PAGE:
The Future 5 of Seattle Tech, Q2 2022
Sure the latest initiatives from the Teslas, Apples and Googles of the industry tend to dominate the tech news space — and with good reason. Still, the tech titans aren’t the only ones bringing innovation to the sector.
In an effort to highlight up-and-coming startups, Built In has launched The Future 5 across 11 major U.S. tech hubs. Each quarter, we will feature five tech startups, nonprofits or entrepreneurs in each of these hubs who just might be working on the next big thing. You can check out last quarter’s Seattle round-up here.
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Seattle has one of the oldest and most diverse tech scenes in the country and has fostered many tech businesses over the years. It has been the birthplace of Amazon and Microsoft, however, the area is also home to unique innovations from smaller startups that don’t yet have the same recognition as the giants.
This quarter, Built In sat down with five local startups who have yet to raise a Series A funding round to talk about their innovations.
BUILT IN’S FUTURE 5 UP-AND-COMING Seattle STARTUPS, Q2 2022
- Game Jolt (Gaming/Social Media)
- Proxi (Software)
- PTO Exchange (HR Tech)
- Seashell (Fintech)
- Stack (Blockchain/Cryptocurrency)
Seattle is the birthplace of many popular video games and gaming software companies, and while Game Jolt is not a game developer it is winning the support of the Seattle gaming community with its gaming-specific social media platform.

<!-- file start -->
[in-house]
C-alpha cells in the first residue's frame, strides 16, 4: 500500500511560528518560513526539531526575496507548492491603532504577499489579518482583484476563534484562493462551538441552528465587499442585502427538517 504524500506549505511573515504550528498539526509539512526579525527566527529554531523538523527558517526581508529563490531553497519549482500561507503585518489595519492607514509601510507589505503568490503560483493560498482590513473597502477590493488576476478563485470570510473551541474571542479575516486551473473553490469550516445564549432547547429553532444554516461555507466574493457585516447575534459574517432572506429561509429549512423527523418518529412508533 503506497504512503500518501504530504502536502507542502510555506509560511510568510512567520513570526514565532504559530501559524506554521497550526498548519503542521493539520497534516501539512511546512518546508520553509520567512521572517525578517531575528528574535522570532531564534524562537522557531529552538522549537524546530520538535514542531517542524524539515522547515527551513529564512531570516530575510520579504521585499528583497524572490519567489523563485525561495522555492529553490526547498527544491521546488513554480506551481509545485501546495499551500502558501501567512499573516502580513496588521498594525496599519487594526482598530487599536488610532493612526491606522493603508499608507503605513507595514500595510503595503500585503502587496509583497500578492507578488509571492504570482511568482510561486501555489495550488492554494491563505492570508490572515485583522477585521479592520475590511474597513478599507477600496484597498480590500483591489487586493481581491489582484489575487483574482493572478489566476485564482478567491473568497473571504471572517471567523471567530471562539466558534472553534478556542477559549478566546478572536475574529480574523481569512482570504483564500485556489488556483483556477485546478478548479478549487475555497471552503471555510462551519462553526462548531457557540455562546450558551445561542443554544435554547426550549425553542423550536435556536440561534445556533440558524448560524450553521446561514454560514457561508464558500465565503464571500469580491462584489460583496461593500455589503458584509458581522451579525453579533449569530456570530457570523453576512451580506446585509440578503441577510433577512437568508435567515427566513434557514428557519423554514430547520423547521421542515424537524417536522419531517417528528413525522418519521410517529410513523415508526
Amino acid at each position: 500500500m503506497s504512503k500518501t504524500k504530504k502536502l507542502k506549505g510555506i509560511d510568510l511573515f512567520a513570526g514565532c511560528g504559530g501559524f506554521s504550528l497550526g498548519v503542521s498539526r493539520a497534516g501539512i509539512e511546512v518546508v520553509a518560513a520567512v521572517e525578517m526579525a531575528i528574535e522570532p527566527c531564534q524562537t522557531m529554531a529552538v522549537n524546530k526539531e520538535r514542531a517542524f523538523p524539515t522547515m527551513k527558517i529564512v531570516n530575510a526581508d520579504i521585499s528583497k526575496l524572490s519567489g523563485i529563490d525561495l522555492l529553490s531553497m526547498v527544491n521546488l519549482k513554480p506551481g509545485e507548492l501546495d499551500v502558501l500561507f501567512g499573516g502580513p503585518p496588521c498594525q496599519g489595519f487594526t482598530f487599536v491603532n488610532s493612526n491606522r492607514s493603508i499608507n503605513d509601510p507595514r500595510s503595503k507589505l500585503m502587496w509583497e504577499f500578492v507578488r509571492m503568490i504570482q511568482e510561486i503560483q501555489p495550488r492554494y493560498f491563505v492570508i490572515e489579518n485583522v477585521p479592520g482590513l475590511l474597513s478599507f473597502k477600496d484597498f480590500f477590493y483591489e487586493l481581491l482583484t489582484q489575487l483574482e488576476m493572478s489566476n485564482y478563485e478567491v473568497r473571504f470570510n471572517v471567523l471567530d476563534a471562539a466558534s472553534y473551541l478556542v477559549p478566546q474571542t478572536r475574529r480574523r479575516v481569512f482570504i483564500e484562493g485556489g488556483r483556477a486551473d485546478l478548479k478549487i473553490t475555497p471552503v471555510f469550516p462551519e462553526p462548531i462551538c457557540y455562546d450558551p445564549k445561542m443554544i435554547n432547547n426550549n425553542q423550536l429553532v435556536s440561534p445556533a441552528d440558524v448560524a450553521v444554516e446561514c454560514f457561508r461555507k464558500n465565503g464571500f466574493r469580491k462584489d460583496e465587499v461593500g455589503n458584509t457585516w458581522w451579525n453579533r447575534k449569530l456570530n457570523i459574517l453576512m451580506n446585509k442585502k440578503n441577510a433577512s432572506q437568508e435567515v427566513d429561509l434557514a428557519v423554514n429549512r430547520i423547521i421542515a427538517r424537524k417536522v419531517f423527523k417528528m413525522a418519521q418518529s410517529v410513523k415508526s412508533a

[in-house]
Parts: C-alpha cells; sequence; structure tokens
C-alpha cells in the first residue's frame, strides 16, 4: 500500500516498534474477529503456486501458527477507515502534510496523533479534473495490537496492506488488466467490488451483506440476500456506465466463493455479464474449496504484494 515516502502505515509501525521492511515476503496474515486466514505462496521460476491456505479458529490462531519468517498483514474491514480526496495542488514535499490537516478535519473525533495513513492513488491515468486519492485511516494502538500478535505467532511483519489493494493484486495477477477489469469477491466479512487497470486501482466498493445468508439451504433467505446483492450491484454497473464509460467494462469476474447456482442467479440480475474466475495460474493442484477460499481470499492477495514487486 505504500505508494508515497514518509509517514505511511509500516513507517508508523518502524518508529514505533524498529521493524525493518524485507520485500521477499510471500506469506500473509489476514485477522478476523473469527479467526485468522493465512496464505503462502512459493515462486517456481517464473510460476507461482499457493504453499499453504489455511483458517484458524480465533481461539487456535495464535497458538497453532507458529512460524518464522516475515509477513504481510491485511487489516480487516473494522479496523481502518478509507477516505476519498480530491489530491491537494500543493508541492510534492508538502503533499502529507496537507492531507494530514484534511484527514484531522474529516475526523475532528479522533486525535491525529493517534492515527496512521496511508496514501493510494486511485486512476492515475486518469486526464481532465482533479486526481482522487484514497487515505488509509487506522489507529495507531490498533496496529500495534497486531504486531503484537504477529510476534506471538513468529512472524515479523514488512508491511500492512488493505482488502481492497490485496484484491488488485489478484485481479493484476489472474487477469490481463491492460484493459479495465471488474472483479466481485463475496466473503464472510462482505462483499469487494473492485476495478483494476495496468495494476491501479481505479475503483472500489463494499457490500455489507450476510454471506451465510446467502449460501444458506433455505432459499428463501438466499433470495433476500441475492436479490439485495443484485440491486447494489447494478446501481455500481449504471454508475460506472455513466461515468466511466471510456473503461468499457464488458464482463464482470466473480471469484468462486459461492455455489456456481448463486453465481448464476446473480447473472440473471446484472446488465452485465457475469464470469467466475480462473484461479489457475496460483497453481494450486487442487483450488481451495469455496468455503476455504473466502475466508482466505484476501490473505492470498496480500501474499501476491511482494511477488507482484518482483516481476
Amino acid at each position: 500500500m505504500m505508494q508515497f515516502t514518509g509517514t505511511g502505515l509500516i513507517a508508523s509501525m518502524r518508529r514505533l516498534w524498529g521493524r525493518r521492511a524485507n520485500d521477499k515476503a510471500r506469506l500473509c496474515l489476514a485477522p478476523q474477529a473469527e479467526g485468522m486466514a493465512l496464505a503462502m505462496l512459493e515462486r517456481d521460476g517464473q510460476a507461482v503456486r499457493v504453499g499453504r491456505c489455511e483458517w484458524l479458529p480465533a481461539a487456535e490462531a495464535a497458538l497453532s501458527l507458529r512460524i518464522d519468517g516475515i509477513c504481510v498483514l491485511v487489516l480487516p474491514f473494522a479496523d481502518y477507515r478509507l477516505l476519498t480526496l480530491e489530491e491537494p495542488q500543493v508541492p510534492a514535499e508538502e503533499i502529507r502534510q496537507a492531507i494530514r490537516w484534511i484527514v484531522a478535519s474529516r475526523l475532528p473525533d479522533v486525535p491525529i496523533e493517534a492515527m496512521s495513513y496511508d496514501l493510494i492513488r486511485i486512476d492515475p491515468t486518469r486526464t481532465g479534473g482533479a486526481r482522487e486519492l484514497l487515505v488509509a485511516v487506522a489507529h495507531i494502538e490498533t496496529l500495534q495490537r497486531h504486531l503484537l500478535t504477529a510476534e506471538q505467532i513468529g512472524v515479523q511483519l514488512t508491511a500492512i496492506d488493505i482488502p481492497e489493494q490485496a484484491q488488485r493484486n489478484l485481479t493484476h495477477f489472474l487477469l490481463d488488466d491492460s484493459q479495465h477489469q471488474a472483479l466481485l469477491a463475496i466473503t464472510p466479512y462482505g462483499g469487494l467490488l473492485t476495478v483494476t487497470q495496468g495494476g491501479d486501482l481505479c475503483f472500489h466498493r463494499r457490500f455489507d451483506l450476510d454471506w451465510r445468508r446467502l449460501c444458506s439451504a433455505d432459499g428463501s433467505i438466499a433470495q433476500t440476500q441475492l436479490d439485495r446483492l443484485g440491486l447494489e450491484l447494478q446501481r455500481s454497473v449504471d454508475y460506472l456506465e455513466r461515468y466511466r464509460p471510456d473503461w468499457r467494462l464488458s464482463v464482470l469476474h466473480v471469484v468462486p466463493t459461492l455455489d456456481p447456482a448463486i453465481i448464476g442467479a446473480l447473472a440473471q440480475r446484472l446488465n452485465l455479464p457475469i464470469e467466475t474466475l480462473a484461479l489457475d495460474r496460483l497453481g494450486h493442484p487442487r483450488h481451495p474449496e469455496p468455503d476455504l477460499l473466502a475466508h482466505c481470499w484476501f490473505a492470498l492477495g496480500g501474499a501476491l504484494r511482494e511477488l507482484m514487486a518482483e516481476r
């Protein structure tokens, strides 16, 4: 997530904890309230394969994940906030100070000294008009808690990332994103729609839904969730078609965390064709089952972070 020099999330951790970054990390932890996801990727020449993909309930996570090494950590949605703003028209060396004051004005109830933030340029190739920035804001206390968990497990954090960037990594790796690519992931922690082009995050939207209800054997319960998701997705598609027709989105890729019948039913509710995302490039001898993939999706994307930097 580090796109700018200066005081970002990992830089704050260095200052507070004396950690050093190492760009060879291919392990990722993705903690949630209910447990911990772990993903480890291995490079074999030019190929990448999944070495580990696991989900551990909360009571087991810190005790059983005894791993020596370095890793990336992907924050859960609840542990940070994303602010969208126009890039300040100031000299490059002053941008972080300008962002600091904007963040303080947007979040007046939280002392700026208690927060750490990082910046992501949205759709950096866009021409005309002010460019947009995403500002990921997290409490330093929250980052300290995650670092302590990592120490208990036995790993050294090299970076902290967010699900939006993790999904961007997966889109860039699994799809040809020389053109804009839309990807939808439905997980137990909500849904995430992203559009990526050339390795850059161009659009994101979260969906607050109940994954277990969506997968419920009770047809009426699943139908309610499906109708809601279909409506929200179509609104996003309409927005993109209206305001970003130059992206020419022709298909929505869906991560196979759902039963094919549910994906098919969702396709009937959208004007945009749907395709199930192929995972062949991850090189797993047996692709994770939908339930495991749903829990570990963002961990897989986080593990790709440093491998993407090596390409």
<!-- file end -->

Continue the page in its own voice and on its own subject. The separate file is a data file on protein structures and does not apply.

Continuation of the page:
The platform was launched in 2020 by Yaprak DeCarmine, a Turkish immigrant who moved to Seattle and learned English by playing video games. It has grown to over 4 million monthly users in under two years.
Game Jolt features community spaces based around specific video games where users can connect with other fans, get game help or share fan art they made about the game. The platform also helps users discover new games through a store page. Since launching, the company has raised $2.6 million in funding and has doubled its headcount.
According to DeCarmine, the social media platform is popular because it groups together similar-minded people in a community that supports their interests.
“Our goal is to support everything gamers are creating while giving them a dedicated space to share it with their friends and followers,” DeCarmine told Built In.
From launching as a trick-or-treating map to raising $1.2 million in funding, female-founded Proxi has quickly risen to the top of the startup scene. The company launched in 2020 and after releasing a few holiday maps, it opened its platform for everyone to create maps and share recommendations.
Proxi’s platform uses geospatial tech to create visual maps that others can use to navigate and find eateries, coffee shops, retail stores and a bevy of other recommendations in an easy to use manner. The platform also provides analytics on how much activity certain maps generate, which has made it a popular tool for influencers and news outlets.
“Local influencers and local news organizations were already sharing lists of the best sushi places in Seattle, the best places to get boba or the best places to take Instagram photos. They were already sharing that information, but it was really hard for their followers or fans to use,” Melinda Haughey, CEO of Proxi, told Built In.